A principle to assign a time slot is that each vehicle can transmit its packet once every generation interval while reducing delay as much as possible. For this purpose, we include one more step (i.e., check a message queue before transmission) and do not follow the suggestion of the current protocol [8, 9] about configuration of NI. Specifically, vehicles decide NI independent of generation interval and select their own slots every NI. At every time slot, they check whether to have packets to send in their TX queues. If having packets to send, they transmit their own packets; otherwise, despite having right for channel access (i.e., its turn to transmit), they just monitor the channel rather than transmit their packets.

In Fig. 9, we notice that the delay of STDMA is significantly reduced by changing NI from 90 to 30. To be specific, the average delay is around 16 ms when NI is 30 (i.e., physical duration is 33 ms), whereas the delay is around 50 ms when NI is 90. Here, we must note two points. First, the delay is upper-bounded by NI. This is because every vehicle can have at least one chance to transmit its packet, i.e., at least one slot is assigned, within NI. Second, the average delay is half of NI, which is strikingly similar to results in previous subsections.

Fig. 9

Delay of STDMA according to number of vehicles when nominal increment (NI) is 30 and 90

Impact of time synchronization errors

In STDMA, time synchronization is important since synchronization error causes slot misalignment, which can induce additional packet collisions. To be specific, even if two vehicles in the vicinity select different time slots, the slot misalignment might cause overlap between their transmissions. Obviously, this overlap causes packet collision, which degrades network performance. Thus, we need to study STDMA performance when time synchronization error exists.

In practical situations, time synchronization error happens when vehicles fail to receive global positioning system (GPS) signal due to large obstacles (e.g., bridges). More specifically, when failing to receive GPS signal, vehicles cannot update its local time using clock info in GPS signal; thus, they fail to align local time clocks to global GPS clock. In this case, vehicles suffer from time synchronization error since local clock generators among vehicles have slight difference. In our simulation study, we assume that vehicles fail to receive GPS signal when located under the bridge and suffer from time synchronization errors with a 100 ppm clock skew rate [19]. Regarding bridge placement, we consider a wide bridge with 10 lanes, which can be found in I-405 freeway area in Los Angeles (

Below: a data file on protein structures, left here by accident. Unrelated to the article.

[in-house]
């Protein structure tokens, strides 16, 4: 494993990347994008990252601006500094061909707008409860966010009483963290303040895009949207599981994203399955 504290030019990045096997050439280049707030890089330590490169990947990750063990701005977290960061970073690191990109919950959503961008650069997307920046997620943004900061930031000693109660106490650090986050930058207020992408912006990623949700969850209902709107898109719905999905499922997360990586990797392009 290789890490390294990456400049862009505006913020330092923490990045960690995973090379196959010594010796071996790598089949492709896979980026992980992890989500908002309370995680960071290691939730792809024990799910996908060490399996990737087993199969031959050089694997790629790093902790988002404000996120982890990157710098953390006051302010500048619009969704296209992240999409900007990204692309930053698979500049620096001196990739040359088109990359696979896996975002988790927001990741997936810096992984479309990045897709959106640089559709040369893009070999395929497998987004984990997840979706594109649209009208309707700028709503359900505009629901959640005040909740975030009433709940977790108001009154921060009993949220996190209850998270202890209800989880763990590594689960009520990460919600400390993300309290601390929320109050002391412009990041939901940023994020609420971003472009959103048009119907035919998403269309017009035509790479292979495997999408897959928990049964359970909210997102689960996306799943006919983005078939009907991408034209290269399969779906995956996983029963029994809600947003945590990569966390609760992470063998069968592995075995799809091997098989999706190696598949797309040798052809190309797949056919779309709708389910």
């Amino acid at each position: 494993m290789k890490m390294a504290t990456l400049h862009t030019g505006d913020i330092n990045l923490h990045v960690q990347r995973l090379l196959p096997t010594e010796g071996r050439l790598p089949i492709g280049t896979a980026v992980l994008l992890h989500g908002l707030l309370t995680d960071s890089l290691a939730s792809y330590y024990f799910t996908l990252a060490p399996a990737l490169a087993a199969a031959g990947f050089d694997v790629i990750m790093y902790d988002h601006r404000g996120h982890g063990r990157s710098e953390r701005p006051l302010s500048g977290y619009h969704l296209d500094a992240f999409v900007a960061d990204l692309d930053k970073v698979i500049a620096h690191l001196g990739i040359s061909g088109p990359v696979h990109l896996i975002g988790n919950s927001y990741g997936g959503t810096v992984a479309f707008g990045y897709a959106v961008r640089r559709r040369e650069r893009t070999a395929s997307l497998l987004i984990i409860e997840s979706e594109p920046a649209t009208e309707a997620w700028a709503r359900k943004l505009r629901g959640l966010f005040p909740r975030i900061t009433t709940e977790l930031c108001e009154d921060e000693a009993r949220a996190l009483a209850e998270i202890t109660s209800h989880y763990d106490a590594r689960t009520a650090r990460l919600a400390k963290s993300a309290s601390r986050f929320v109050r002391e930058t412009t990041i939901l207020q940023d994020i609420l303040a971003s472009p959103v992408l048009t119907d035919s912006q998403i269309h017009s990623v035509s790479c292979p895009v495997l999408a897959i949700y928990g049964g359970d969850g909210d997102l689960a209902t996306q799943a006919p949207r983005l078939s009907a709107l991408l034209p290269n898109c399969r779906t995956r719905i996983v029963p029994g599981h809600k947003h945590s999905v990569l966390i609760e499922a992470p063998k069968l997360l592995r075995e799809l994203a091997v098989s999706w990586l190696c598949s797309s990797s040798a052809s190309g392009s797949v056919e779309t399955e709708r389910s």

Figure 10 shows that the time synchronization error induces additional packet collision in STDMA. Specifically, PDR is getting smaller as the number of bridges increases. This is because reception errors of GPS signal becomes more frequent as the number increases. Thus, slot misalignment induces additional packet collisions, thereby reducing PDR.

Fig. 10

PDR of STDMA according to the number of vehicles when time synchronization errors sporadically happen


Limitations of current STDMA